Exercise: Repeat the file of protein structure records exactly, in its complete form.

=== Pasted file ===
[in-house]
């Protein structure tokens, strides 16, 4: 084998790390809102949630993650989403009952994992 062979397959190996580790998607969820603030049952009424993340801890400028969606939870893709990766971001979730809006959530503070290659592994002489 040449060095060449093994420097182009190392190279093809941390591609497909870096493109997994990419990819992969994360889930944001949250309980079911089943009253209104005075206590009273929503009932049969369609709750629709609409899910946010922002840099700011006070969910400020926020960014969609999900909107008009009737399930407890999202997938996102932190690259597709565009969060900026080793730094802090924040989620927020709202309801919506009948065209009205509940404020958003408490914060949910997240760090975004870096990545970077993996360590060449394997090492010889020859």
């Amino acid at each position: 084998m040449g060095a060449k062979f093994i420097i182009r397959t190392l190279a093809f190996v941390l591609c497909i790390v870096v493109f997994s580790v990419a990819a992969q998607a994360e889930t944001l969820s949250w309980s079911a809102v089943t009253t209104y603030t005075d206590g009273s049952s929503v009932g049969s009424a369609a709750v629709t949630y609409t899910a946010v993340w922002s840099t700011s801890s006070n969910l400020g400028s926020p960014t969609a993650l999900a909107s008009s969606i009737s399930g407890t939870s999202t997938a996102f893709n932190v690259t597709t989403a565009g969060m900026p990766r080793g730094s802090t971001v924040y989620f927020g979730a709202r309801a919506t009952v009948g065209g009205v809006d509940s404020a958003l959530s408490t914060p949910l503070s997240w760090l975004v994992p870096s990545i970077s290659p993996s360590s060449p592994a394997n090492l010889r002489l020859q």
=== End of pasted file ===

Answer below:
[in-house]
């Protein structure tokens, strides 16, 4: 084998790390809102949630993650989403009952994992 062979397959190996580790998607969820603030049952009424993340801890400028969606939870893709990766971001979730809006959530503070290659592994002489 040449060095060449093994420097182009190392190279093809941390591609497909870096493109997994990419990819992969994360889930944001949250309980079911089943009253209104005075206590009273929503009932049969369609709750629709609409899910946010922002840099700011006070969910400020926020960014969609999900909107008009009737399930407890999202997938996102932190690259597709565009969060900026080793730094802090924040989620927020709202309801919506009948065209009205509940404020958003408490914060949910997240760090975004870096990545970077993996360590060449394997090492010889020859």
């Amino acid at each position: 084998m040449g060095a060449k062979f093994i420097i182009r397959t190392l190279a093809f190996v941390l591609c497909i790390v870096v493109f997994s580790v990419a990819a992969q998607a994360e889930t944001l969820s949250w309980s079911a809102v089943t009253t209104y603030t005075d206590g009273s049952s929503v009932g049969s009424a369609a709750v629709t949630y609409t899910a946010v993340w922002s840099t700011s801890s006070n969910l400020g400028s926020p960014t969609a993650l999900a909107s008009s969606i009737s399930g407890t939870s999202t997938a996102f893709n932190v690259t597709t989403a565009g969060m900026p990766r080793g730094s802090t971001v924040y989620f927020g979730a709202r309801a919506t009952v009948g065209g009205v809006d509940s404020a958003l959530s408490t914060p949910l503070s997240w760090l975004v994992p870096s990545i970077s290659p993996s360590s060449p592994a394997n090492l010889r002489l020859q």